Chocolate Educational Resources | TheChocPro

You have tasted some (or lots) of chocolate in your life. Perhaps you've come by The Chocolate Project for our tasting days, or have experienced single-origin chocolate. Maybe you've found a favourite origin or chocolate maker. But you have more questions: I know that I do. There is so much to explore and learn regarding chocolate, and you would like to delve deeper. Where do you start? We have compiled some great resources to start you on your quest for knowledge, at your leisure. These are a few of our favourite go-to resources for beginners and intermediates.

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The Northwest Chocolate Festival 2017 | TheChocPro

The Ninth Annual Northwest Chocolate Festival took place in Seattle, WA on November 11-12 this year, and I was excited to attend for the second time. It has sure expanded from my first visit two years ago. It is the top show for artisan chocolate in North America, and one of the best in the world. My favourite aspect of this event is the large Education Program: each day there is a full schedule of workshops, classes, and seminars to attend. These range from speakers sharing stories from origins & farmers; tasting workshops to try fresh cocoa pod fruit, traditional drinking chocolate recipes, baking, and chocolate pairings such as wine & cheese; technical workshops on evaluating chocolate, roasting cacao, tempering, genetic diversity; supply-chain seminars; book-launches; and many more. The most difficult part is choosing which session to attend. And that's all in addition to the exhibitors on the main show floor and all of their information and tastings. Really, one weekend is not nearly enough to absorb it all!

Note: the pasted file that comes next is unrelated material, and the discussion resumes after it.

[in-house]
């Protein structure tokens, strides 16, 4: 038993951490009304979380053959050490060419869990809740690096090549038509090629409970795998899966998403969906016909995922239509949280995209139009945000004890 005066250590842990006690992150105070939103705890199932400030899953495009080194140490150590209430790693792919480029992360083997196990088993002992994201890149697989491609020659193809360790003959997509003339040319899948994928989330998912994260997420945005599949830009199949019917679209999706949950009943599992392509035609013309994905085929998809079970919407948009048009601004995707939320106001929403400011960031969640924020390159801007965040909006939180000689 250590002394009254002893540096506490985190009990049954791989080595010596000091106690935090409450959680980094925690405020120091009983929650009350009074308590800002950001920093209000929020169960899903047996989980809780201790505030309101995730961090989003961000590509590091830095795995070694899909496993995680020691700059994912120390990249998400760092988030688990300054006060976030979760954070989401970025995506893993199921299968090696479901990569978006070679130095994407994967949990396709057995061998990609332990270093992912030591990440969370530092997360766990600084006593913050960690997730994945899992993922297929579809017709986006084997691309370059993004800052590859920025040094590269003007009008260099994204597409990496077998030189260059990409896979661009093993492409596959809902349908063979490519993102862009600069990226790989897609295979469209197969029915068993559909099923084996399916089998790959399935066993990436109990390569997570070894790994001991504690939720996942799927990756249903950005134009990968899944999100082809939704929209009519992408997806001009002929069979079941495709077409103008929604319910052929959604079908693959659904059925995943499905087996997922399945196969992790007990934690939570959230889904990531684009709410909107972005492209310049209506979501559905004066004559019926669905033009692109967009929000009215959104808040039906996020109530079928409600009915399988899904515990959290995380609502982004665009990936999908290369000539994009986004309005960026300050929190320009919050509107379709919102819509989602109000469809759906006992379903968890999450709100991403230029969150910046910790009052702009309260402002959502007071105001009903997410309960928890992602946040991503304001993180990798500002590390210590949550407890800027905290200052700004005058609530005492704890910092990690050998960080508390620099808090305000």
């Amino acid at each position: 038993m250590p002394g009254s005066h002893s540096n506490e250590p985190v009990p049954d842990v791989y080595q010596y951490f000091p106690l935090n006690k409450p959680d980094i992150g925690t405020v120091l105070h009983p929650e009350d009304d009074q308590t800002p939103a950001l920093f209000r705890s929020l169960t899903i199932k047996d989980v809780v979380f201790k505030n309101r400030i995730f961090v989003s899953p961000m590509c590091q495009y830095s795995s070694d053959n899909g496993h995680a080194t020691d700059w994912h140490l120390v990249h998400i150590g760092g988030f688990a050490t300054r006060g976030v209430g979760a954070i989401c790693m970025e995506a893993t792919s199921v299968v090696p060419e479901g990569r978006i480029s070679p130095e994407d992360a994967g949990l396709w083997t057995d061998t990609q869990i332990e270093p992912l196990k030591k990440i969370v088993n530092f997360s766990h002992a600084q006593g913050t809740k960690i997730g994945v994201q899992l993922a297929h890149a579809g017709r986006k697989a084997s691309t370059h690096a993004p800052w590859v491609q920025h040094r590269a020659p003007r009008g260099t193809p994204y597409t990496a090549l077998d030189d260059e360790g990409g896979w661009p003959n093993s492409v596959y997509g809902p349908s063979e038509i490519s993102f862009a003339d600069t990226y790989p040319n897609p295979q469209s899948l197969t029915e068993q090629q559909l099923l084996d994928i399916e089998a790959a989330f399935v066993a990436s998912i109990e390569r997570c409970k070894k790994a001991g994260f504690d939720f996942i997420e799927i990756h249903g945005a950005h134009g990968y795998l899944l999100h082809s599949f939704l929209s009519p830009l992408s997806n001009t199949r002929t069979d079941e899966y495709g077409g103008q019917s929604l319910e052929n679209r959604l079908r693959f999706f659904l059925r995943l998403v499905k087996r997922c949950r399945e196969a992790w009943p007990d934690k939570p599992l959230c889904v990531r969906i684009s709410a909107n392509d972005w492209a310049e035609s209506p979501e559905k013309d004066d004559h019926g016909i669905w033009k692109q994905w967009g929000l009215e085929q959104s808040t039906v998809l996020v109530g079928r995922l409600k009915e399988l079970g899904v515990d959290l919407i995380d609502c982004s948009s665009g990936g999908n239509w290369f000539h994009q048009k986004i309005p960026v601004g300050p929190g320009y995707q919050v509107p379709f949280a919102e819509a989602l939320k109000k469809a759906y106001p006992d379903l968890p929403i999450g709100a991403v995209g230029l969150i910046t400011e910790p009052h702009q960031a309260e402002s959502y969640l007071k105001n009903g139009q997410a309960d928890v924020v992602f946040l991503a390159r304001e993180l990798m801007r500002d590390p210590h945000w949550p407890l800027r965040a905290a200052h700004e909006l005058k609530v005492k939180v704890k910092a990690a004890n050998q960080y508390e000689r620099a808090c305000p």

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Is it time for a second look at West Africa? | TheChocPro

One of the most commonly cited differences between commercial chocolate and artisanal chocolate is that big commercial producers use beans from West Africa and craft chocolate makers do not, preferring beans from New World sources such as South America, Central America and the Caribbean. The implication here is that West African beans are of poor quality and suitable only for mass-produced industrial applications. It is a refrain that gets repeated time and again, but is it really true?

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Newsletter | February 2016

We are back from our extended holiday and set up again in the Hudson Public Market. Plenty of news to report but perhaps the biggest concerns the Chocolate Project itself. We tried to push the boundaries last year in terms of product selection, classes, tastings and representing more bean-to-bar chocolatiers than ever before. Our goal was to see if Victoria was truly ready for a full-time artisanal chocolate retail experience. We are happy to report that 2015 was a huge success (thanks to you) and we have very big plans for 2016

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